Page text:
The View From My Yard
Made in the U.S.A.

Made in America. What does it mean? Well, for starters it means supporting American workers, who for the most part can depend on humane conditions, a safe workplace, meal breaks, holidays and sick days. Our country has environmental standards to ensure public air and water quality, standards which were created to prevent pollution-caused illness and accidents. Just like freedom, these things are not free. Other countries can pump out cheaper products precisely because their workers (and their environments) do not enjoy these safeguards. As savvy consumers we love to save money but do we recognize the true cost of these cheap goods? Left unchecked, this cost translates to worker malaise, shoddy workmanship, and environmental degradation. Not things we wish to be made with pride in the U.S.A.

The low-level jobs that keep a country rolling should, in theory, be a training ground for those who wish to climb the ladder. Those go-getters with interest and drive rise to supervisory positions while the bottom of the triangle is populated by an endless supply of interchangeable worker bees who show up but may or may not be present. This is a shaky foundation upon which to build a business and one which we ignore at our own peril. What makes some foundations more stable than others? Paying attention to worker morale seems like a sound investment, especially to those at the bottom of the pile. Certainly there is no shortage of reasons for workers to be preoccupied or semi-functional: family concerns, financial stress, medical illness, lack of cognition or skills–all take their toll on workers and employers too. But what gives workers the incentive to try harder? Is it the opportunity to learn? To be part of a team, to be recognized, to be rewarded? What gives employers the incentive to invest time and attention in their employees?

In Moab, the limitless stream seems to have dried up, leaving us with a drought of workers. Rare is the business that is not NOW HIRING. Why do we have this situation and what can we do about it? Do we import workers? If we import, how do we preserve regional, hometown values? Is this a local problem or is it happening everywhere? Is it because we, in our current political climate, do not value our workers, chipping away at benefits and resisting wage increases? Employers may see a different side of the coin: workers who don’t show up, workers who feel entitled, workers who cannot get along with others, workers without a work ethic.

How do we find a solution that works for both sides? The answers change, as fluid as humanity. It always boils down to the person(s) in question and how willing they are to become part of a system that functions well. Solutions must address specific issues and individuals, which many see as confrontational and are reluctant to do. Solutions also require workers and employers to take responsibility: for our expectations, for our quality of communication, for our actions. Not comfortable at all.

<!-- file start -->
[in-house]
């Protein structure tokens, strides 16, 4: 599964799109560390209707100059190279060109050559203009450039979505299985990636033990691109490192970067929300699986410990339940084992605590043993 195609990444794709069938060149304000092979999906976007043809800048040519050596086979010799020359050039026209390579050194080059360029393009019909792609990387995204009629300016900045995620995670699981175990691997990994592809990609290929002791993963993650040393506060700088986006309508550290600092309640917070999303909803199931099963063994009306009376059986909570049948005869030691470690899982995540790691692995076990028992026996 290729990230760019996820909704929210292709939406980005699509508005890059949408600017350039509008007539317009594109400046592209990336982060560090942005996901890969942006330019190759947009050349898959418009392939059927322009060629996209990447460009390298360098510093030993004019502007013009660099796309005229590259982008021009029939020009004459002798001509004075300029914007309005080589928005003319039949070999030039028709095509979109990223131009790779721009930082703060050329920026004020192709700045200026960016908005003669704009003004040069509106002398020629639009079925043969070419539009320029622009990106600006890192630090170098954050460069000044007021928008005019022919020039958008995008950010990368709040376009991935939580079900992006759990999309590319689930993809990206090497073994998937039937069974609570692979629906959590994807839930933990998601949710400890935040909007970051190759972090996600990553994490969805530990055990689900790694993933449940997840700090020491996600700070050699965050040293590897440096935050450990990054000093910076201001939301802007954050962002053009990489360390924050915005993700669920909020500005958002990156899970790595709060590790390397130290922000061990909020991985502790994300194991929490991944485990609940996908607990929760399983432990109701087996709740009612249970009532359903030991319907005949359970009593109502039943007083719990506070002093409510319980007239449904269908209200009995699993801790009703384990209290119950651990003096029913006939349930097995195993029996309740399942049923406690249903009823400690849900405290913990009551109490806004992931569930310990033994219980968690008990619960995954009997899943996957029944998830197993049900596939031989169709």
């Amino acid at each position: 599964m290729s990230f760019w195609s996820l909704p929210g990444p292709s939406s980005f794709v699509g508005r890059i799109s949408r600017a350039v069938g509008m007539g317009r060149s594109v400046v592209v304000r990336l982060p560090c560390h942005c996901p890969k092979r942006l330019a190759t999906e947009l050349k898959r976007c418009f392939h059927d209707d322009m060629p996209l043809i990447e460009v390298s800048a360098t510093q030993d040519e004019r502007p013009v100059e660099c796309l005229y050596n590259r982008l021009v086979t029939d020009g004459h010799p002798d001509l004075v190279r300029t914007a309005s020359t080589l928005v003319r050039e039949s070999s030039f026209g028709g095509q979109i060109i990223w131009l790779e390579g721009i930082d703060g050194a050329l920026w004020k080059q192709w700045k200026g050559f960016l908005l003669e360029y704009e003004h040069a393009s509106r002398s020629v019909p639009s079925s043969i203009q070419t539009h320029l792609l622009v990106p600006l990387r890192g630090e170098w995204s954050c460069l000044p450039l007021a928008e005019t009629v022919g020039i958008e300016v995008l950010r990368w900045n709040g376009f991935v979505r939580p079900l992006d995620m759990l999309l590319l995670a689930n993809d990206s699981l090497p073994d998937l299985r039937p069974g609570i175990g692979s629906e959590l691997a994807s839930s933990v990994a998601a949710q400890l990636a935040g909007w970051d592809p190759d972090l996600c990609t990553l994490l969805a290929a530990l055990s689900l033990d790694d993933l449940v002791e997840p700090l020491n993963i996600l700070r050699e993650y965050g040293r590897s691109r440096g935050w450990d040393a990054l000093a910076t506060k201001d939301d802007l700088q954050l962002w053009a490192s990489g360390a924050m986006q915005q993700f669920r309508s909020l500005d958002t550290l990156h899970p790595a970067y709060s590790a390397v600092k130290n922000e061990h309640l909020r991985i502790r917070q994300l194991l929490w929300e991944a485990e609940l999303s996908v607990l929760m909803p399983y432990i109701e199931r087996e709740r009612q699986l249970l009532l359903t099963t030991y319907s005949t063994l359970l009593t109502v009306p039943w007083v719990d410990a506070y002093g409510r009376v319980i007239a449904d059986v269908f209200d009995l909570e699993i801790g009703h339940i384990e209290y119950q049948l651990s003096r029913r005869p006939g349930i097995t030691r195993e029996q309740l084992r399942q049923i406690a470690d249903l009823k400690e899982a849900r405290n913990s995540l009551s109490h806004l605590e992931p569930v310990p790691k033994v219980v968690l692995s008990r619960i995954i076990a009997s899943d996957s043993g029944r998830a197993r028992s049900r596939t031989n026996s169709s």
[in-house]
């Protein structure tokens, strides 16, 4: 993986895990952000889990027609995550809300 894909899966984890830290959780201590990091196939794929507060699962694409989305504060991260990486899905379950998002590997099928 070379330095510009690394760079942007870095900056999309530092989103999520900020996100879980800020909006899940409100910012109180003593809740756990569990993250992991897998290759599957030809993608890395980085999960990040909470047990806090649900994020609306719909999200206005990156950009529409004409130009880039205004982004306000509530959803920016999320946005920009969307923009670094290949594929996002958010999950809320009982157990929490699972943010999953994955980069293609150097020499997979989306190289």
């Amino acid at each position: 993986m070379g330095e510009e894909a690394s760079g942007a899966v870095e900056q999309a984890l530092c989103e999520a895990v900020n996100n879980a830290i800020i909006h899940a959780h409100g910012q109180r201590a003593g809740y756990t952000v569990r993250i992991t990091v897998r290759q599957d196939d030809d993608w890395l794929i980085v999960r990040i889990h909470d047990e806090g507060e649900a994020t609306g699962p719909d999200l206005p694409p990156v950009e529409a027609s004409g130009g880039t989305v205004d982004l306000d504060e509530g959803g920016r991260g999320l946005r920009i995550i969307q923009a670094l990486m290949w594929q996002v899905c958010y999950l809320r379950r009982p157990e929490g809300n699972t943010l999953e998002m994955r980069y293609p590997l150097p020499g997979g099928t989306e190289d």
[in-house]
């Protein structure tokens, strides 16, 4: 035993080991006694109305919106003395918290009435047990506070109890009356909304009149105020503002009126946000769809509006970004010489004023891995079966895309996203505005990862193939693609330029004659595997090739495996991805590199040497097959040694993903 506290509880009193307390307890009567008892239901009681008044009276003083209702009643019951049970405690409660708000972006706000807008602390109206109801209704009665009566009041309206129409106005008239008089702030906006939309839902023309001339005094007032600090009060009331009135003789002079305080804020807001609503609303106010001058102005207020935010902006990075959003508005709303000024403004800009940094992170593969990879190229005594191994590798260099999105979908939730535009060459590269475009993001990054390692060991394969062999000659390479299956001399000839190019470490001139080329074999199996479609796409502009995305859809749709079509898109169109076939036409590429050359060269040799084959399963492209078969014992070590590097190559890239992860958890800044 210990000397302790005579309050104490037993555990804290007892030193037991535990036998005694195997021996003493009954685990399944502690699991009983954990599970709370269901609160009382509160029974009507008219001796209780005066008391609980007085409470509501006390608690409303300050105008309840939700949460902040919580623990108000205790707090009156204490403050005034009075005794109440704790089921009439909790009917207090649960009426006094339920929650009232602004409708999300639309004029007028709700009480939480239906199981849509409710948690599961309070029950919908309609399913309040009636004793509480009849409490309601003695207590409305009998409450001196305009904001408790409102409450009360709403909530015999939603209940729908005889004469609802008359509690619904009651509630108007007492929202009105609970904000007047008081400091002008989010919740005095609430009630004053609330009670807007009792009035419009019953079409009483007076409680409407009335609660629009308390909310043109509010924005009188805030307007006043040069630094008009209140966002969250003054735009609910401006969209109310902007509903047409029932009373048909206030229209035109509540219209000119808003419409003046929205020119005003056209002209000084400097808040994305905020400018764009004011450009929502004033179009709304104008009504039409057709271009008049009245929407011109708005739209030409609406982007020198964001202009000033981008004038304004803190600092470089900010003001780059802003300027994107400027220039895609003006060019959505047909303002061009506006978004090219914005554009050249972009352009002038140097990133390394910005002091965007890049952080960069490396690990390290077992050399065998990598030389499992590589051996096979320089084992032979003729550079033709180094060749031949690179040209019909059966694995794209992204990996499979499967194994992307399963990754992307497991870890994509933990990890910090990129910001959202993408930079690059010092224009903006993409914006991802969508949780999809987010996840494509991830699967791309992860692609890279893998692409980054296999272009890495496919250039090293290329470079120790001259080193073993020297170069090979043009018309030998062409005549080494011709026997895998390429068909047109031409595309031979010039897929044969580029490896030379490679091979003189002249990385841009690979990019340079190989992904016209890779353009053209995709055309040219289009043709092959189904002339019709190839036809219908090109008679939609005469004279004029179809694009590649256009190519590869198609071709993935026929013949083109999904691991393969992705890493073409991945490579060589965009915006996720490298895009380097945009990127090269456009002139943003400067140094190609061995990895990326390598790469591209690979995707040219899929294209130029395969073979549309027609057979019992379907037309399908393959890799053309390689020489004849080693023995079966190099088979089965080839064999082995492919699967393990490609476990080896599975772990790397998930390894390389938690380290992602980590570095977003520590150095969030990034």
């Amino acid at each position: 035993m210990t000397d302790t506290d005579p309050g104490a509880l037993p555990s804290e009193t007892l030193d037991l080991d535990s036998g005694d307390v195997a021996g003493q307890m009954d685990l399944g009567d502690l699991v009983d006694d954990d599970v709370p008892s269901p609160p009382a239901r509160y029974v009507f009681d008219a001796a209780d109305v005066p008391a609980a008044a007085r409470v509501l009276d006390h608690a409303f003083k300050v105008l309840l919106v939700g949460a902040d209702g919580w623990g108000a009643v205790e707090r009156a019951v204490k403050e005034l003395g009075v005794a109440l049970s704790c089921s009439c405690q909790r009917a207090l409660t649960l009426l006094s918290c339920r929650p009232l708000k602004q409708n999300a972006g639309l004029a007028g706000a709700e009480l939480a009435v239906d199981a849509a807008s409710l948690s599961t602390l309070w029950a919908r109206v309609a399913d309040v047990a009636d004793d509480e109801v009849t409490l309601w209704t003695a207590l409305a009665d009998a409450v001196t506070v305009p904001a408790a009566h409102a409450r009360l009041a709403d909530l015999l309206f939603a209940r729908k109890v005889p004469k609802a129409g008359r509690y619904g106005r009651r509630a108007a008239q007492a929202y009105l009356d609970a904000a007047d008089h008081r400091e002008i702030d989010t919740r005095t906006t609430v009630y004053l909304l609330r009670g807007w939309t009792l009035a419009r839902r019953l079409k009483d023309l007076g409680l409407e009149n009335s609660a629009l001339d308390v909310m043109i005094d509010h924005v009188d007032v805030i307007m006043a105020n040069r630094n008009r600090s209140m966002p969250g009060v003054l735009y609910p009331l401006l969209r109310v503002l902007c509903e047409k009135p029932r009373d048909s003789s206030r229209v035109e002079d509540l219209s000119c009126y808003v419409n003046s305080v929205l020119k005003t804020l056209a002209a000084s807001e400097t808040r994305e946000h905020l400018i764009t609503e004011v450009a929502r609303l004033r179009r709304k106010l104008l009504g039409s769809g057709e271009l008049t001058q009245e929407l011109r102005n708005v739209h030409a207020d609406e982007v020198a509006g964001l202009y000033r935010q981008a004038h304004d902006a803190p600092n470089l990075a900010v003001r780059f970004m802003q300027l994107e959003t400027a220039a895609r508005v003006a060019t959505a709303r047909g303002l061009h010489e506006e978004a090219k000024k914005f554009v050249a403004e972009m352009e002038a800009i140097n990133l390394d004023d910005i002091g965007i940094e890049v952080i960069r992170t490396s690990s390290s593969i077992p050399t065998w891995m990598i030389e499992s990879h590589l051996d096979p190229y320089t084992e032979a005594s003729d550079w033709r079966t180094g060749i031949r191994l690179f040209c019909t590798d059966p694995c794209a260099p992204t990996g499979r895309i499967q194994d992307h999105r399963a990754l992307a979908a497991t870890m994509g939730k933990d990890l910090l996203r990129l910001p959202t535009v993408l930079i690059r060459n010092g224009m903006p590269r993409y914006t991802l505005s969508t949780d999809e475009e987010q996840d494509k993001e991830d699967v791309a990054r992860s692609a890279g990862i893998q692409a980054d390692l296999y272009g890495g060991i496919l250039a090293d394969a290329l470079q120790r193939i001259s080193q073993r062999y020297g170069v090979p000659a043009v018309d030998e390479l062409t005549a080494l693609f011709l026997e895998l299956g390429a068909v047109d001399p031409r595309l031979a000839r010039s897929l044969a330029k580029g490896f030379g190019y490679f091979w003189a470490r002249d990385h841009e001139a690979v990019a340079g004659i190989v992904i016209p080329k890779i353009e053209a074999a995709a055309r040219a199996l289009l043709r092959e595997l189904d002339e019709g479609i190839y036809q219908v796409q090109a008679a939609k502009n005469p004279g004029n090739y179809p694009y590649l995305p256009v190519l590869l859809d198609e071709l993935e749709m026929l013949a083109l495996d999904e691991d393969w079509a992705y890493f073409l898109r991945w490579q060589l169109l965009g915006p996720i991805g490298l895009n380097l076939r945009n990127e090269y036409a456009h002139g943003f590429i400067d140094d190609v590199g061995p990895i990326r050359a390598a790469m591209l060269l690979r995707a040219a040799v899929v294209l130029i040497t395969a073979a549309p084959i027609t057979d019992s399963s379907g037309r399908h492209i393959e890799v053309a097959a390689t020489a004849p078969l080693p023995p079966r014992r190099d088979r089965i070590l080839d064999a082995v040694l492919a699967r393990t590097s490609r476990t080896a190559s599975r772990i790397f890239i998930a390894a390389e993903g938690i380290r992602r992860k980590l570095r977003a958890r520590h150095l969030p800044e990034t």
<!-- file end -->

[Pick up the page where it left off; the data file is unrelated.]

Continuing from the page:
Much has been said about the changing nature of our work and the level of satisfaction we derive from its doing. How do you feel about your job and what would it take for you to feel satisfied at the end of the day? Does our work offer us a living wage, does it train us for advancement, does it make us feel we are a valued part of a bigger picture? Is our job something worth taking the time to get good at, or are we mindlessly putting in our eight hours to collect a paycheck?

In agricultural and horticultural circles, I often hear that lack of workers is driving the (expensive) move to automation. Naturally, this cost will be passed on to consumers, so get ready for price hikes in food and ornamental plants. Due, in part, to the fact that not many Americans want to labor under adverse conditions for short pay. So rather than pay decent wages to workers, we close our eyes and pay in other ways.

As a business owner I find it very difficult to increase prices but my own costs never seem to hesitate in their escalation. How could I possibly provide a good wage to employees when my own position is so shaky? I know there are other ways to compensate for work well done. The challenge is to find those ways: take the time to pay a compliment, ask a question, set an example. You know the drill.

Always there are more questions than answers. For me the takeaway is that it’s a two-way street. Not only, as a society, must we value our workers, but we workers must keep our values foremost when doing a job. And never forget that WE are the America we are making.

ByBy Alice Drogin